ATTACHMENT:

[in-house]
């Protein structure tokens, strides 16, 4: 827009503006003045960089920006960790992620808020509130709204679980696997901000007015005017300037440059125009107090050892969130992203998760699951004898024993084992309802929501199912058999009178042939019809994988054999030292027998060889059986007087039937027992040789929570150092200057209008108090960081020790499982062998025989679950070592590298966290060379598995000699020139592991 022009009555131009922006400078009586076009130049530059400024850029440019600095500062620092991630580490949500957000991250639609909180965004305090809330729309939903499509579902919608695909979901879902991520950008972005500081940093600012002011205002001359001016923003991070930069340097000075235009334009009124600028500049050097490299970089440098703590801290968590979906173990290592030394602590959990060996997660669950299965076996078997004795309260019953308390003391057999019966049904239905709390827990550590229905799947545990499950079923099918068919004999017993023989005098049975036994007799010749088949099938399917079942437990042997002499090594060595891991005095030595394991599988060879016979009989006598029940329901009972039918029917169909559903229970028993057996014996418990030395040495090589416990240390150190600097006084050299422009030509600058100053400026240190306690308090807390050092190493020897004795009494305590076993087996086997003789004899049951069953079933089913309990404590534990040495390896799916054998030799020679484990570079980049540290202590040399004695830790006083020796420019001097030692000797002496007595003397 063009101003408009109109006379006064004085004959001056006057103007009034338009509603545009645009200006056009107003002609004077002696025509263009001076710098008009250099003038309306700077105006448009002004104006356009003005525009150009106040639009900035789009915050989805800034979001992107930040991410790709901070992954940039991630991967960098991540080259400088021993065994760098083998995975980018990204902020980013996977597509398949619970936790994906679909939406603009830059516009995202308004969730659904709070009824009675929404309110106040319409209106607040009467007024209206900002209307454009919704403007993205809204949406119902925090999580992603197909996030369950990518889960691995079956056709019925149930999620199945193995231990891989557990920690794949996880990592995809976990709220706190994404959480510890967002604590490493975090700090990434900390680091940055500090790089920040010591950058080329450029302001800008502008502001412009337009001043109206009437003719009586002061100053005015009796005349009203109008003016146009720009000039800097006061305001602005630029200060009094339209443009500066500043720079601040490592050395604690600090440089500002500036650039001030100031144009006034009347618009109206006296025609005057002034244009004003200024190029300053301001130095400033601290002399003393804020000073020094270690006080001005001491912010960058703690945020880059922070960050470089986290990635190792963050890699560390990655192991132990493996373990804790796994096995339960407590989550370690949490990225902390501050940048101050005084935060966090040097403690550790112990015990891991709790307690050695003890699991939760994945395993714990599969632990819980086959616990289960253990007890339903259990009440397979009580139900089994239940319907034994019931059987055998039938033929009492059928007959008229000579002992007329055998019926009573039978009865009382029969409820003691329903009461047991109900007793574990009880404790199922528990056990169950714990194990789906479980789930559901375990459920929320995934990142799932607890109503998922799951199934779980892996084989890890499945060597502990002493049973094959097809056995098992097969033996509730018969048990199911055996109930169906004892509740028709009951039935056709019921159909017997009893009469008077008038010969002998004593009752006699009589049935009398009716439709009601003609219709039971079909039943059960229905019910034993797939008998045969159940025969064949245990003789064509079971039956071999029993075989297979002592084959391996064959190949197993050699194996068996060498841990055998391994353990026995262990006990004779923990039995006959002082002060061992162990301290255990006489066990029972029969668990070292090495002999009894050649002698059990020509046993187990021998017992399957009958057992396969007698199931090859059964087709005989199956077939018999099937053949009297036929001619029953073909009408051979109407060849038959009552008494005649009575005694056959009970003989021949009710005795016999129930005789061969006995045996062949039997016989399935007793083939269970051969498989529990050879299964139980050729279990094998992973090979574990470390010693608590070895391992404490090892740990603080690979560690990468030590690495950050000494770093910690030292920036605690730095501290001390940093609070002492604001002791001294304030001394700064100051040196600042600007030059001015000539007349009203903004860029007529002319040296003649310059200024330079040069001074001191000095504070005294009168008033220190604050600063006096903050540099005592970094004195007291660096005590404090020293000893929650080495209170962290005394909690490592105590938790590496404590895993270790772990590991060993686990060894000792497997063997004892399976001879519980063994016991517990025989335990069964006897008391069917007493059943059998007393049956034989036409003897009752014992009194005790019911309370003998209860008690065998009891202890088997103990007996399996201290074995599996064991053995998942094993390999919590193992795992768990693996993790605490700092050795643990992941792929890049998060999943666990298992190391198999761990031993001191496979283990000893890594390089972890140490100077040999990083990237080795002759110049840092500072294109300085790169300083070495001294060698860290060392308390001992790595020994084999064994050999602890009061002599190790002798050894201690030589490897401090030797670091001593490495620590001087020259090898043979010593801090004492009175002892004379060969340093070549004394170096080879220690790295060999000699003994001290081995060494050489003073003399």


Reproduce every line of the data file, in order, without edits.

[in-house]
């Protein structure tokens, strides 16, 4: 827009503006003045960089920006960790992620808020509130709204679980696997901000007015005017300037440059125009107090050892969130992203998760699951004898024993084992309802929501199912058999009178042939019809994988054999030292027998060889059986007087039937027992040789929570150092200057209008108090960081020790499982062998025989679950070592590298966290060379598995000699020139592991 022009009555131009922006400078009586076009130049530059400024850029440019600095500062620092991630580490949500957000991250639609909180965004305090809330729309939903499509579902919608695909979901879902991520950008972005500081940093600012002011205002001359001016923003991070930069340097000075235009334009009124600028500049050097490299970089440098703590801290968590979906173990290592030394602590959990060996997660669950299965076996078997004795309260019953308390003391057999019966049904239905709390827990550590229905799947545990499950079923099918068919004999017993023989005098049975036994007799010749088949099938399917079942437990042997002499090594060595891991005095030595394991599988060879016979009989006598029940329901009972039918029917169909559903229970028993057996014996418990030395040495090589416990240390150190600097006084050299422009030509600058100053400026240190306690308090807390050092190493020897004795009494305590076993087996086997003789004899049951069953079933089913309990404590534990040495390896799916054998030799020679484990570079980049540290202590040399004695830790006083020796420019001097030692000797002496007595003397 063009101003408009109109006379006064004085004959001056006057103007009034338009509603545009645009200006056009107003002609004077002696025509263009001076710098008009250099003038309306700077105006448009002004104006356009003005525009150009106040639009900035789009915050989805800034979001992107930040991410790709901070992954940039991630991967960098991540080259400088021993065994760098083998995975980018990204902020980013996977597509398949619970936790994906679909939406603009830059516009995202308004969730659904709070009824009675929404309110106040319409209106607040009467007024209206900002209307454009919704403007993205809204949406119902925090999580992603197909996030369950990518889960691995079956056709019925149930999620199945193995231990891989557990920690794949996880990592995809976990709220706190994404959480510890967002604590490493975090700090990434900390680091940055500090790089920040010591950058080329450029302001800008502008502001412009337009001043109206009437003719009586002061100053005015009796005349009203109008003016146009720009000039800097006061305001602005630029200060009094339209443009500066500043720079601040490592050395604690600090440089500002500036650039001030100031144009006034009347618009109206006296025609005057002034244009004003200024190029300053301001130095400033601290002399003393804020000073020094270690006080001005001491912010960058703690945020880059922070960050470089986290990635190792963050890699560390990655192991132990493996373990804790796994096995339960407590989550370690949490990225902390501050940048101050005084935060966090040097403690550790112990015990891991709790307690050695003890699991939760994945395993714990599969632990819980086959616990289960253990007890339903259990009440397979009580139900089994239940319907034994019931059987055998039938033929009492059928007959008229000579002992007329055998019926009573039978009865009382029969409820003691329903009461047991109900007793574990009880404790199922528990056990169950714990194990789906479980789930559901375990459920929320995934990142799932607890109503998922799951199934779980892996084989890890499945060597502990002493049973094959097809056995098992097969033996509730018969048990199911055996109930169906004892509740028709009951039935056709019921159909017997009893009469008077008038010969002998004593009752006699009589049935009398009716439709009601003609219709039971079909039943059960229905019910034993797939008998045969159940025969064949245990003789064509079971039956071999029993075989297979002592084959391996064959190949197993050699194996068996060498841990055998391994353990026995262990006990004779923990039995006959002082002060061992162990301290255990006489066990029972029969668990070292090495002999009894050649002698059990020509046993187990021998017992399957009958057992396969007698199931090859059964087709005989199956077939018999099937053949009297036929001619029953073909009408051979109407060849038959009552008494005649009575005694056959009970003989021949009710005795016999129930005789061969006995045996062949039997016989399935007793083939269970051969498989529990050879299964139980050729279990094998992973090979574990470390010693608590070895391992404490090892740990603080690979560690990468030590690495950050000494770093910690030292920036605690730095501290001390940093609070002492604001002791001294304030001394700064100051040196600042600007030059001015000539007349009203903004860029007529002319040296003649310059200024330079040069001074001191000095504070005294009168008033220190604050600063006096903050540099005592970094004195007291660096005590404090020293000893929650080495209170962290005394909690490592105590938790590496404590895993270790772990590991060993686990060894000792497997063997004892399976001879519980063994016991517990025989335990069964006897008391069917007493059943059998007393049956034989036409003897009752014992009194005790019911309370003998209860008690065998009891202890088997103990007996399996201290074995599996064991053995998942094993390999919590193992795992768990693996993790605490700092050795643990992941792929890049998060999943666990298992190391198999761990031993001191496979283990000893890594390089972890140490100077040999990083990237080795002759110049840092500072294109300085790169300083070495001294060698860290060392308390001992790595020994084999064994050999602890009061002599190790002798050894201690030589490897401090030797670091001593490495620590001087020259090898043979010593801090004492009175002892004379060969340093070549004394170096080879220690790295060999000699003994001290081995060494050489003073003399």